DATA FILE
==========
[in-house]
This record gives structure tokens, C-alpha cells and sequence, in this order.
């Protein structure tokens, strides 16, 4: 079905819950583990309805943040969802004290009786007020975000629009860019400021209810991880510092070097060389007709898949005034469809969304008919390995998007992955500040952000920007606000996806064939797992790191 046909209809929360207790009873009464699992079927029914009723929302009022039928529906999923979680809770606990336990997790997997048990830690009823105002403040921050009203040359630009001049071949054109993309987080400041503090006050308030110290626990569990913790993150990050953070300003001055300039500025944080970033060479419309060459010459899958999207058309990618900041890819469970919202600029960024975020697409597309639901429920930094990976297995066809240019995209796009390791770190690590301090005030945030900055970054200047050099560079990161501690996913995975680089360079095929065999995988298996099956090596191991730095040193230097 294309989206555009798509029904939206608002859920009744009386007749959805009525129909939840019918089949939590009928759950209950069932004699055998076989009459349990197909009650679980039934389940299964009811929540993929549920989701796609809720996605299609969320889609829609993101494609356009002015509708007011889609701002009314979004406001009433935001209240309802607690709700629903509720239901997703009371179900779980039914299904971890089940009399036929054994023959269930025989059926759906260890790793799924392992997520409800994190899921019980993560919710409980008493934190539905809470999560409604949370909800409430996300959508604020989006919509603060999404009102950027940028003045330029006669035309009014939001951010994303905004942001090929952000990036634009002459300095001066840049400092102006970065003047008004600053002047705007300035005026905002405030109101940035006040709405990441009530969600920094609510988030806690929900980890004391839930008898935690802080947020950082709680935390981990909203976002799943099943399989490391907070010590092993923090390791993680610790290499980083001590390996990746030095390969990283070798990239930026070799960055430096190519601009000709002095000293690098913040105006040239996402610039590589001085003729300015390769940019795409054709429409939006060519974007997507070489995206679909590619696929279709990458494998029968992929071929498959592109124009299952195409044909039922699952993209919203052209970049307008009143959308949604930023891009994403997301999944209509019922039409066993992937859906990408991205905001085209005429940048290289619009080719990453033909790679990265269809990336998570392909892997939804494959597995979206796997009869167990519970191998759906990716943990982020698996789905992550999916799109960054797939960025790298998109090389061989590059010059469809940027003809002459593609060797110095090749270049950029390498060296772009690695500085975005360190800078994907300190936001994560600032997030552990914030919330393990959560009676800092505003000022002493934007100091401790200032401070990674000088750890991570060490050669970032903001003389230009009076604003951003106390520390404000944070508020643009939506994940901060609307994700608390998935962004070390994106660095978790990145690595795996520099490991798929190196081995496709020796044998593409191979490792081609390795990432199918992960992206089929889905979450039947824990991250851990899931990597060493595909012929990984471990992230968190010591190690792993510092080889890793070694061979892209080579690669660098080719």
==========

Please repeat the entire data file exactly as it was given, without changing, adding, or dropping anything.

[in-house]
This record gives structure tokens, C-alpha cells and sequence, in this order.
């Protein structure tokens, strides 16, 4: 079905819950583990309805943040969802004290009786007020975000629009860019400021209810991880510092070097060389007709898949005034469809969304008919390995998007992955500040952000920007606000996806064939797992790191 046909209809929360207790009873009464699992079927029914009723929302009022039928529906999923979680809770606990336990997790997997048990830690009823105002403040921050009203040359630009001049071949054109993309987080400041503090006050308030110290626990569990913790993150990050953070300003001055300039500025944080970033060479419309060459010459899958999207058309990618900041890819469970919202600029960024975020697409597309639901429920930094990976297995066809240019995209796009390791770190690590301090005030945030900055970054200047050099560079990161501690996913995975680089360079095929065999995988298996099956090596191991730095040193230097 294309989206555009798509029904939206608002859920009744009386007749959805009525129909939840019918089949939590009928759950209950069932004699055998076989009459349990197909009650679980039934389940299964009811929540993929549920989701796609809720996605299609969320889609829609993101494609356009002015509708007011889609701002009314979004406001009433935001209240309802607690709700629903509720239901997703009371179900779980039914299904971890089940009399036929054994023959269930025989059926759906260890790793799924392992997520409800994190899921019980993560919710409980008493934190539905809470999560409604949370909800409430996300959508604020989006919509603060999404009102950027940028003045330029006669035309009014939001951010994303905004942001090929952000990036634009002459300095001066840049400092102006970065003047008004600053002047705007300035005026905002405030109101940035006040709405990441009530969600920094609510988030806690929900980890004391839930008898935690802080947020950082709680935390981990909203976002799943099943399989490391907070010590092993923090390791993680610790290499980083001590390996990746030095390969990283070798990239930026070799960055430096190519601009000709002095000293690098913040105006040239996402610039590589001085003729300015390769940019795409054709429409939006060519974007997507070489995206679909590619696929279709990458494998029968992929071929498959592109124009299952195409044909039922699952993209919203052209970049307008009143959308949604930023891009994403997301999944209509019922039409066993992937859906990408991205905001085209005429940048290289619009080719990453033909790679990265269809990336998570392909892997939804494959597995979206796997009869167990519970191998759906990716943990982020698996789905992550999916799109960054797939960025790298998109090389061989590059010059469809940027003809002459593609060797110095090749270049950029390498060296772009690695500085975005360190800078994907300190936001994560600032997030552990914030919330393990959560009676800092505003000022002493934007100091401790200032401070990674000088750890991570060490050669970032903001003389230009009076604003951003106390520390404000944070508020643009939506994940901060609307994700608390998935962004070390994106660095978790990145690595795996520099490991798929190196081995496709020796044998593409191979490792081609390795990432199918992960992206089929889905979450039947824990991250851990899931990597060493595909012929990984471990992230968190010591190690792993510092080889890793070694061979892209080579690669660098080719």